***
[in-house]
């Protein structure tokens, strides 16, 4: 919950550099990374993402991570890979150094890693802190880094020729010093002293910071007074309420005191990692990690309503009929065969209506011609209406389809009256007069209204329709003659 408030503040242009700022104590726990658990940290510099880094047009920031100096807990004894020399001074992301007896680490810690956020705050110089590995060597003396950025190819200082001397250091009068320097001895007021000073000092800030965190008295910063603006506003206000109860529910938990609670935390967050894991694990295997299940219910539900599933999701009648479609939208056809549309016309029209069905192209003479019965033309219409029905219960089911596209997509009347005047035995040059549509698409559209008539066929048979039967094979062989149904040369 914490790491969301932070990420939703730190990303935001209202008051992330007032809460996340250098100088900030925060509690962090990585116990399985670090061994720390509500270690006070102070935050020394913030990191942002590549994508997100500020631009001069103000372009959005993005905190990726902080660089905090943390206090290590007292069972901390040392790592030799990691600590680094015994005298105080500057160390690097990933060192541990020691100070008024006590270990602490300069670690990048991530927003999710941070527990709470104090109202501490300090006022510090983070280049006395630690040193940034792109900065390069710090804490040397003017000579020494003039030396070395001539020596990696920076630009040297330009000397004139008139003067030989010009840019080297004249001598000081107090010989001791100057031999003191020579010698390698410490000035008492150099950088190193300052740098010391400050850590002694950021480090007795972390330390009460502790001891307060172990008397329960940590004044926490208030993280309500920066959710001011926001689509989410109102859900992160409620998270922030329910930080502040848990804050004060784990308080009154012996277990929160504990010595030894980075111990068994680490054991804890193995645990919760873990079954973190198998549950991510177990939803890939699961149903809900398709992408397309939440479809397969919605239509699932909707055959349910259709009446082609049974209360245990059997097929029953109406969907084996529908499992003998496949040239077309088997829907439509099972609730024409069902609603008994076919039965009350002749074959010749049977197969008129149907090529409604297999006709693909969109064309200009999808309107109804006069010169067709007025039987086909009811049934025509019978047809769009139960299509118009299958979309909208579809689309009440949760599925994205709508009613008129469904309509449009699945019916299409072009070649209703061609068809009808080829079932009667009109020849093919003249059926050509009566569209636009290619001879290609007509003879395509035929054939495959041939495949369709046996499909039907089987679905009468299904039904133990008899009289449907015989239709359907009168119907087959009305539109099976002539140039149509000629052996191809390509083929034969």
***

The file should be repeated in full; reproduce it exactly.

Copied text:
[in-house]
């Protein structure tokens, strides 16, 4: 919950550099990374993402991570890979150094890693802190880094020729010093002293910071007074309420005191990692990690309503009929065969209506011609209406389809009256007069209204329709003659 408030503040242009700022104590726990658990940290510099880094047009920031100096807990004894020399001074992301007896680490810690956020705050110089590995060597003396950025190819200082001397250091009068320097001895007021000073000092800030965190008295910063603006506003206000109860529910938990609670935390967050894991694990295997299940219910539900599933999701009648479609939208056809549309016309029209069905192209003479019965033309219409029905219960089911596209997509009347005047035995040059549509698409559209008539066929048979039967094979062989149904040369 914490790491969301932070990420939703730190990303935001209202008051992330007032809460996340250098100088900030925060509690962090990585116990399985670090061994720390509500270690006070102070935050020394913030990191942002590549994508997100500020631009001069103000372009959005993005905190990726902080660089905090943390206090290590007292069972901390040392790592030799990691600590680094015994005298105080500057160390690097990933060192541990020691100070008024006590270990602490300069670690990048991530927003999710941070527990709470104090109202501490300090006022510090983070280049006395630690040193940034792109900065390069710090804490040397003017000579020494003039030396070395001539020596990696920076630009040297330009000397004139008139003067030989010009840019080297004249001598000081107090010989001791100057031999003191020579010698390698410490000035008492150099950088190193300052740098010391400050850590002694950021480090007795972390330390009460502790001891307060172990008397329960940590004044926490208030993280309500920066959710001011926001689509989410109102859900992160409620998270922030329910930080502040848990804050004060784990308080009154012996277990929160504990010595030894980075111990068994680490054991804890193995645990919760873990079954973190198998549950991510177990939803890939699961149903809900398709992408397309939440479809397969919605239509699932909707055959349910259709009446082609049974209360245990059997097929029953109406969907084996529908499992003998496949040239077309088997829907439509099972609730024409069902609603008994076919039965009350002749074959010749049977197969008129149907090529409604297999006709693909969109064309200009999808309107109804006069010169067709007025039987086909009811049934025509019978047809769009139960299509118009299958979309909208579809689309009440949760599925994205709508009613008129469904309509449009699945019916299409072009070649209703061609068809009808080829079932009667009109020849093919003249059926050509009566569209636009290619001879290609007509003879395509035929054939495959041939495949369709046996499909039907089987679905009468299904039904133990008899009289449907015989239709359907009168119907087959009305539109099976002539140039149509000629052996191809390509083929034969």